In recent weeks, the Obama administration has come under considerable fire, as it has attempted to advance its agenda regarding national health care reform. Much of the opposition directed towards the President's plan has expressed itself in a manner which many believe to pertain less to the proposal and more to the Head of State himself. African Americans, among other citizens, have voiced concerns over disturbing images and utterances emerging from those who oppose Obama's political intentions; as these expressions, in numerous instances, have been observed by some as acts deeply rooted in racism.
In late August, a series of rallies organized by a conservative advocacy group - Tea Party Express - were staged over the course of several weeks, in an effort to quell the President's efforts to gain public support for his Health Care Plan. Significant attention was drawn by these events as many in some quarters regarded the organized protests as nothing more than "Confederate style", gatherings wherein racial epitaphs and covert language embedded in "white supremacy", substituted for civil expressions of opposition. Such assessments germinated as numerous ralliers displayed signs portraying Obama as an "illegal immigrant", an African "witch doctor" , "Adolph Hitler" and even "Satan" amidst vocalizations suggesting that he as a result of his political orientation is somehow less "American" than those in possession of dissimilar views. Additionally, other attendees held signs stating, "We Didn't Bring our Guns (This Time)," a reference to a prior presidential event in which some outside protesters boldly brandished firearms, as Obama addressed constituents in regard to his health care initiatives. These acts, composed what many interpreted to be, indirect threats to the physical safety of Obama. Such widely regarded misconduct would not only surface within the boundaries of less formal public events, but also too, within the confines of an official government institution.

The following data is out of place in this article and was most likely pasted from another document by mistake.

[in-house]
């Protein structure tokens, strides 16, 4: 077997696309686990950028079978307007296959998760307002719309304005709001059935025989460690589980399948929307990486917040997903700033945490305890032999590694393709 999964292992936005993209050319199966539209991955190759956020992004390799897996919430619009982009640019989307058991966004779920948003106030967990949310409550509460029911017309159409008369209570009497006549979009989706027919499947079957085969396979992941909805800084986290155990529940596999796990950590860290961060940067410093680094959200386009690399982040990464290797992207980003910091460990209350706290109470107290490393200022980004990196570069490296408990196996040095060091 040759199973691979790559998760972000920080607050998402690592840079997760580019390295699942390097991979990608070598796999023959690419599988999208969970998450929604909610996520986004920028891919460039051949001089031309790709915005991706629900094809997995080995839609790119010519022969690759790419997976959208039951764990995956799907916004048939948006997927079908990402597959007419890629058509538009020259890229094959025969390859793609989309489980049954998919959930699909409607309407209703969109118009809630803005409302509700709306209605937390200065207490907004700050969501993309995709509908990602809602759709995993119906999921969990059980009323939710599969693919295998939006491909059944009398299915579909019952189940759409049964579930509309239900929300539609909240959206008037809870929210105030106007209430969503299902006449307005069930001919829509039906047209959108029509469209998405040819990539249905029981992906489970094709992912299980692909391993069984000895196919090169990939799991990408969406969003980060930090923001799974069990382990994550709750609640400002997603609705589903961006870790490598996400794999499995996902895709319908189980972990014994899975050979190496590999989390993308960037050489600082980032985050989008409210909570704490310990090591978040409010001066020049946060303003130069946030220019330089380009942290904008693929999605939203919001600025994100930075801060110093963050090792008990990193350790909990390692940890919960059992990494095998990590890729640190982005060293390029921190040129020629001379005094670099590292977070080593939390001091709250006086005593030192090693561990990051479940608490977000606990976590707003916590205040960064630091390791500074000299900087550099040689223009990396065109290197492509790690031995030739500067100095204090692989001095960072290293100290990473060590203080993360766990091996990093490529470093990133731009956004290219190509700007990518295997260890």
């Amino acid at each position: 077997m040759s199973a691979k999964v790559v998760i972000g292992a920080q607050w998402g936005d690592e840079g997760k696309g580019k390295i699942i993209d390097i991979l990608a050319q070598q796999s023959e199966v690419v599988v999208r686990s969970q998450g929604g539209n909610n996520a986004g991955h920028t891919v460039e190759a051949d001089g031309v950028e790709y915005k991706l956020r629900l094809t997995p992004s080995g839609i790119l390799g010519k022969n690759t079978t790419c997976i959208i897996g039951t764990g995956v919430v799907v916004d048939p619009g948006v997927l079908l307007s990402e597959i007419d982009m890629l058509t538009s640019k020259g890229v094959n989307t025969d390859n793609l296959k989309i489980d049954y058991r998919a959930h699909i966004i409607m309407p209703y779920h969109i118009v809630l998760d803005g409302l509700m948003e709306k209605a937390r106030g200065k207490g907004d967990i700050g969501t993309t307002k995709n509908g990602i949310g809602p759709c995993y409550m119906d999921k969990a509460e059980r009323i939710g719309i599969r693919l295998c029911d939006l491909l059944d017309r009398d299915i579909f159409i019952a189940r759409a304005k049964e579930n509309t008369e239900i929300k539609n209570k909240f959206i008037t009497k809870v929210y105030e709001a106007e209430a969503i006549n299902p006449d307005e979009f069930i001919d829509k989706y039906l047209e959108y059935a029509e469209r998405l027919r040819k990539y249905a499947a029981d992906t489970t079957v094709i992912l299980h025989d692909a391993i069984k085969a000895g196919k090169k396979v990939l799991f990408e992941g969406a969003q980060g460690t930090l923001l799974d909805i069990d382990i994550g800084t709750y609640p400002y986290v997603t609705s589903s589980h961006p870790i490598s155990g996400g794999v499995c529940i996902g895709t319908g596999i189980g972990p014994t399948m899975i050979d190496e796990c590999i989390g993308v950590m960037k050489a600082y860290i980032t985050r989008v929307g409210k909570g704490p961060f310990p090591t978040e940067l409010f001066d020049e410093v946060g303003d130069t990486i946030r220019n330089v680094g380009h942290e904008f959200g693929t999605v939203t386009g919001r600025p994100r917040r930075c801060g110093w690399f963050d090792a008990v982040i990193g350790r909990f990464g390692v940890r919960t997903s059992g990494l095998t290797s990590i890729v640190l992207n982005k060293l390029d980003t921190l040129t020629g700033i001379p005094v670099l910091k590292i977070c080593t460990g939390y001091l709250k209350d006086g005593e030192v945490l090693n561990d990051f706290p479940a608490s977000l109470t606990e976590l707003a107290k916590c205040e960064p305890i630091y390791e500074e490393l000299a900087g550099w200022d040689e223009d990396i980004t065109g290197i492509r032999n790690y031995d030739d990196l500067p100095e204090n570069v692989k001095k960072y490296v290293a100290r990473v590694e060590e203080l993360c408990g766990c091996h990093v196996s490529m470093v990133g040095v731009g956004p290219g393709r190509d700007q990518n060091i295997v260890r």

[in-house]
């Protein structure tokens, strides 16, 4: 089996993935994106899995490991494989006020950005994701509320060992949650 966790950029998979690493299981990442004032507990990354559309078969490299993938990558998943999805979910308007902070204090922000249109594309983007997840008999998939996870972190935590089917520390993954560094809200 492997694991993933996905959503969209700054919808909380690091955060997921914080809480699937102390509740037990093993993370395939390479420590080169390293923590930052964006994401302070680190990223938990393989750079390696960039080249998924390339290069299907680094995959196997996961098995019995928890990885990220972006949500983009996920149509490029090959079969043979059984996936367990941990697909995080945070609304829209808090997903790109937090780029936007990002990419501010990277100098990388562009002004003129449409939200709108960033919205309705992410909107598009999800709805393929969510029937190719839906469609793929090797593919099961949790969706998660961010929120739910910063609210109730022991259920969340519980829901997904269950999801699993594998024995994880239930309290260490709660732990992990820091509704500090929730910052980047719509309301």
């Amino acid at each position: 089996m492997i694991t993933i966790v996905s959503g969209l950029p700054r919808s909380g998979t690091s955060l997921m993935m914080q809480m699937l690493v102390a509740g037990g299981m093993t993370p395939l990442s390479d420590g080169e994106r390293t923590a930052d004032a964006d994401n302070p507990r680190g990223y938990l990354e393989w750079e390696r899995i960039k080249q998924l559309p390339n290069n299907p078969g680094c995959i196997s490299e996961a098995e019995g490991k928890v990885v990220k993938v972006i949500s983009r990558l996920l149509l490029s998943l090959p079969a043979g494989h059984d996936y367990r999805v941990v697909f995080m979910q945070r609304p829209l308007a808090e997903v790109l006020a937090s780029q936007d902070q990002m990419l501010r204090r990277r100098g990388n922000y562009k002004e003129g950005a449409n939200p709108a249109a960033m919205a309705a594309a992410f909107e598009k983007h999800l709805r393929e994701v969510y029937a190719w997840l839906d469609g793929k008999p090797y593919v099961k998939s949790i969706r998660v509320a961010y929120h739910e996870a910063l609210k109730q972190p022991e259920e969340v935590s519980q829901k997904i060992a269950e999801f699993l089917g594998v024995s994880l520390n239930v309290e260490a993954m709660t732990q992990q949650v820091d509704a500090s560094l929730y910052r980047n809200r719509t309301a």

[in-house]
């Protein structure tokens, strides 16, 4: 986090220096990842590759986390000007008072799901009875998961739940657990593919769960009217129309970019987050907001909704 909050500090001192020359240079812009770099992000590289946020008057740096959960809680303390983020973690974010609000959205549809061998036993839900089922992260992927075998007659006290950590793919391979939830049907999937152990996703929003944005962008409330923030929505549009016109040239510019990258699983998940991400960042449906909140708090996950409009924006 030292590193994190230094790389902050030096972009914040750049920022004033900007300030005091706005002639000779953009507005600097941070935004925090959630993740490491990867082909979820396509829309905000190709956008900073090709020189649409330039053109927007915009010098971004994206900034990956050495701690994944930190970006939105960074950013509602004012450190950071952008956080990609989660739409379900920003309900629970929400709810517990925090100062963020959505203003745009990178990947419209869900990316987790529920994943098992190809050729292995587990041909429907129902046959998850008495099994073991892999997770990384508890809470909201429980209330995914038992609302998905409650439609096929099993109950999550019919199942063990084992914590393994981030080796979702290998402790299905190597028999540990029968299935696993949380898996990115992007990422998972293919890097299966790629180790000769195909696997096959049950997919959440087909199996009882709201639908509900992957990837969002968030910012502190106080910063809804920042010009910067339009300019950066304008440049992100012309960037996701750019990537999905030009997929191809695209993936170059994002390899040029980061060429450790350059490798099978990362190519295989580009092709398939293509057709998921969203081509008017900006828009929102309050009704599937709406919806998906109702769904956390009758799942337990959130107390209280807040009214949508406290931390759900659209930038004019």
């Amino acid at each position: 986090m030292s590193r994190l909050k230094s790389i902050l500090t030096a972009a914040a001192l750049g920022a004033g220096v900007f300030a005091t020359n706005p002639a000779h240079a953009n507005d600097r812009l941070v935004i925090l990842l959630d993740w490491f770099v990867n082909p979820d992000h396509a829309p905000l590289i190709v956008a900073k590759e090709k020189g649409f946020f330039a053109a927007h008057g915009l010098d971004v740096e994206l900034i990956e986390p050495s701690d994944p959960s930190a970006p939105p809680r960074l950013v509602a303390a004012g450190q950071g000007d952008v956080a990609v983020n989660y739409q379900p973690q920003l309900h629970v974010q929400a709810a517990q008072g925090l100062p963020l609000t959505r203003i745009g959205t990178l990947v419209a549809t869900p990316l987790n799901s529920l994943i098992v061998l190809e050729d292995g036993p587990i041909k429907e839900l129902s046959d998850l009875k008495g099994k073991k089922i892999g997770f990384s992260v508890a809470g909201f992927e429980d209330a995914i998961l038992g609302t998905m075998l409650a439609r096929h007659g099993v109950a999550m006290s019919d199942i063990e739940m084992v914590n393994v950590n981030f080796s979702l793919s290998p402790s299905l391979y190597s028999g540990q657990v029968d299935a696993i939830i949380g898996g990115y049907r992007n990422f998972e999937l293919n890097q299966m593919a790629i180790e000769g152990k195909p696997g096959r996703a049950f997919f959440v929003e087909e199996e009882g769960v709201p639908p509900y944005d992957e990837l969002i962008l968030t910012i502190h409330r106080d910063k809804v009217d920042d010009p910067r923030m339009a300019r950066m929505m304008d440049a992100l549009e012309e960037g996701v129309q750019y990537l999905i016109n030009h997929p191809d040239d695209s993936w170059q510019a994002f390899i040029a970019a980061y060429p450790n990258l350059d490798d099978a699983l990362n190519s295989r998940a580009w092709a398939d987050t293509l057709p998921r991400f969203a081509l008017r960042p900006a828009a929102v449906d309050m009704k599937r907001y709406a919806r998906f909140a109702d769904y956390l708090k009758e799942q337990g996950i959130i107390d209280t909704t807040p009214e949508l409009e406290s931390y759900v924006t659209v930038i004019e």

In early September, Obama, while again enunciating his plan to reform this nation's health care system, via a nationally televised speech delivered in the chambers of Congress, was greeted directly with yet further uncivil protest. This circumstance developed as South Carolina Congressperson. Joe Wilson expressed his contempt for the President, as he boldly declared Obama a "liar," during the address. Wilson's proclamation, which violated American standards of formal political protocol, was expressed in response to Obama's stated assurance that illegal aliens would not be included as beneficiaries of his proposal.
As a result of the litany of perceived racially imbued aspersions cast upon President Obama, great angst has registered within much of the African American community. Not only have many Americans of African descent asserted feelings of displeasure in regard to these affronts, but so too has an elite member of the political class, former President Jimmy Carter. Carter expressed his discontent, as he addressed what he believed to be, the racist nature of the deeds leveled towards the nation's first African American President, further suggesting that such an ethic of racial discrimination has and continues to function as an institutional force within our society.
In response to this pronouncement - as well as a similar past statement from New York Gov. David Patterson - Obama has refuted these charges and has subsequently attempted to distance his Administration from those whom have made these declarations, as the White House released a press statement in which the edict of former President Carter was disavowed.
In the face of what many African Americans view as undeniable acts of racial intolerance aimed not only against the President, but by definition the race as well, Obama's denials that such behaviors represent expressions of this form of bigotry have been largely reasoned to be a strategic approach. A maneuver designed to avoid any potential harm, in regard to Obama's ability to operate politically, any acknowledgment on his part of racial bias against him would almost certainly produce. In light of the President's reluctance to squarely face the felt racist behaviors of his opposition - and in so doing essentially speak for many members of his race - as a means of adhering to a perceived strategy, one question must be asked? Is the course of action undertaken by Barack Obama one which may serve a greater purpose in advancing the interests of African Americans?